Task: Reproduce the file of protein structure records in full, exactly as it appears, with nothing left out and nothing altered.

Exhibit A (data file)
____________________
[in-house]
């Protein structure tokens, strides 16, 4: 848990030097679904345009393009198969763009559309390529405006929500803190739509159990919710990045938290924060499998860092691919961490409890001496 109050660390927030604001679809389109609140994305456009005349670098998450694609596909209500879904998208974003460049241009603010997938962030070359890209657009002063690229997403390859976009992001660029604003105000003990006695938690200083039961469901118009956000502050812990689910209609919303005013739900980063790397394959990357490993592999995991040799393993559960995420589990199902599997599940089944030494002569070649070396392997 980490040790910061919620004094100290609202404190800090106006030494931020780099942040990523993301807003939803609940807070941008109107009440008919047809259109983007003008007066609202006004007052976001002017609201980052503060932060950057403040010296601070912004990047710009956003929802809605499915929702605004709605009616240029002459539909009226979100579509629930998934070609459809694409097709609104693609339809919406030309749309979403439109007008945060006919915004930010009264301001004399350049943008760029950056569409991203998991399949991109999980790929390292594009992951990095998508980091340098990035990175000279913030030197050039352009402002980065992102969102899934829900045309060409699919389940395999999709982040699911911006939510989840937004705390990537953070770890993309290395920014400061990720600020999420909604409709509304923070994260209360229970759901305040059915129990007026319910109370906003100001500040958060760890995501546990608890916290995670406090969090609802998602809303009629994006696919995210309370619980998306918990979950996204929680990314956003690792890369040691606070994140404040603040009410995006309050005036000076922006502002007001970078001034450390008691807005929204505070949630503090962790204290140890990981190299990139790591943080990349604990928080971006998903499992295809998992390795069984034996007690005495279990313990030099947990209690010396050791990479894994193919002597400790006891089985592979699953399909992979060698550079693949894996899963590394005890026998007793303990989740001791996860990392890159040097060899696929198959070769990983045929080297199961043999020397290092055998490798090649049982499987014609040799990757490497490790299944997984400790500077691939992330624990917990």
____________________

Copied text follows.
[in-house]
């Protein structure tokens, strides 16, 4: 848990030097679904345009393009198969763009559309390529405006929500803190739509159990919710990045938290924060499998860092691919961490409890001496 109050660390927030604001679809389109609140994305456009005349670098998450694609596909209500879904998208974003460049241009603010997938962030070359890209657009002063690229997403390859976009992001660029604003105000003990006695938690200083039961469901118009956000502050812990689910209609919303005013739900980063790397394959990357490993592999995991040799393993559960995420589990199902599997599940089944030494002569070649070396392997 980490040790910061919620004094100290609202404190800090106006030494931020780099942040990523993301807003939803609940807070941008109107009440008919047809259109983007003008007066609202006004007052976001002017609201980052503060932060950057403040010296601070912004990047710009956003929802809605499915929702605004709605009616240029002459539909009226979100579509629930998934070609459809694409097709609104693609339809919406030309749309979403439109007008945060006919915004930010009264301001004399350049943008760029950056569409991203998991399949991109999980790929390292594009992951990095998508980091340098990035990175000279913030030197050039352009402002980065992102969102899934829900045309060409699919389940395999999709982040699911911006939510989840937004705390990537953070770890993309290395920014400061990720600020999420909604409709509304923070994260209360229970759901305040059915129990007026319910109370906003100001500040958060760890995501546990608890916290995670406090969090609802998602809303009629994006696919995210309370619980998306918990979950996204929680990314956003690792890369040691606070994140404040603040009410995006309050005036000076922006502002007001970078001034450390008691807005929204505070949630503090962790204290140890990981190299990139790591943080990349604990928080971006998903499992295809998992390795069984034996007690005495279990313990030099947990209690010396050791990479894994193919002597400790006891089985592979699953399909992979060698550079693949894996899963590394005890026998007793303990989740001791996860990392890159040097060899696929198959070769990983045929080297199961043999020397290092055998490798090649049982499987014609040799990757490497490790299944997984400790500077691939992330624990917990």